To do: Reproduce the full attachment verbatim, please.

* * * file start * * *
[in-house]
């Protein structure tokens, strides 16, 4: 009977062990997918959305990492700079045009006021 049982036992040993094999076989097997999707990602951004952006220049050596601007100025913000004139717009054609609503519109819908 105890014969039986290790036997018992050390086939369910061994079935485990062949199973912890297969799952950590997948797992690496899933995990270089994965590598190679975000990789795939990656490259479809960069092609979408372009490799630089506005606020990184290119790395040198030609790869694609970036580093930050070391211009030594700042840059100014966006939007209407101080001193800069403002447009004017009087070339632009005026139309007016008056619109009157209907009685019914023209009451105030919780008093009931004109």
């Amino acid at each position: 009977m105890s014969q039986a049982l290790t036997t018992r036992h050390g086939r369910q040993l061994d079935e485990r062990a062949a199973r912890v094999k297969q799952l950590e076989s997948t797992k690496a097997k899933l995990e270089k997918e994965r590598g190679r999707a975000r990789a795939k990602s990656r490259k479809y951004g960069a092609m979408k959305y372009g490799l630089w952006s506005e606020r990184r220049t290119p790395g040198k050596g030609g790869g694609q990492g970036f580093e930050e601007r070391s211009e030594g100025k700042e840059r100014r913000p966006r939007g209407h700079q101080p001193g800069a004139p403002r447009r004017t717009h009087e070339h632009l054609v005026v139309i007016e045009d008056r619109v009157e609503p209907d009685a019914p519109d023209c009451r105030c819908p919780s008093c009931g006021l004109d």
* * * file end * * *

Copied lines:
[in-house]
């Protein structure tokens, strides 16, 4: 009977062990997918959305990492700079045009006021 049982036992040993094999076989097997999707990602951004952006220049050596601007100025913000004139717009054609609503519109819908 105890014969039986290790036997018992050390086939369910061994079935485990062949199973912890297969799952950590997948797992690496899933995990270089994965590598190679975000990789795939990656490259479809960069092609979408372009490799630089506005606020990184290119790395040198030609790869694609970036580093930050070391211009030594700042840059100014966006939007209407101080001193800069403002447009004017009087070339632009005026139309007016008056619109009157209907009685019914023209009451105030919780008093009931004109």
């Amino acid at each position: 009977m105890s014969q039986a049982l290790t036997t018992r036992h050390g086939r369910q040993l061994d079935e485990r062990a062949a199973r912890v094999k297969q799952l950590e076989s997948t797992k690496a097997k899933l995990e270089k997918e994965r590598g190679r999707a975000r990789a795939k990602s990656r490259k479809y951004g960069a092609m979408k959305y372009g490799l630089w952006s506005e606020r990184r220049t290119p790395g040198k050596g030609g790869g694609q990492g970036f580093e930050e601007r070391s211009e030594g100025k700042e840059r100014r913000p966006r939007g209407h700079q101080p001193g800069a004139p403002r447009r004017t717009h009087e070339h632009l054609v005026v139309i007016e045009d008056r619109v009157e609503p209907d009685a019914p519109d023209c009451r105030c819908p919780s008093c009931g006021l004109d």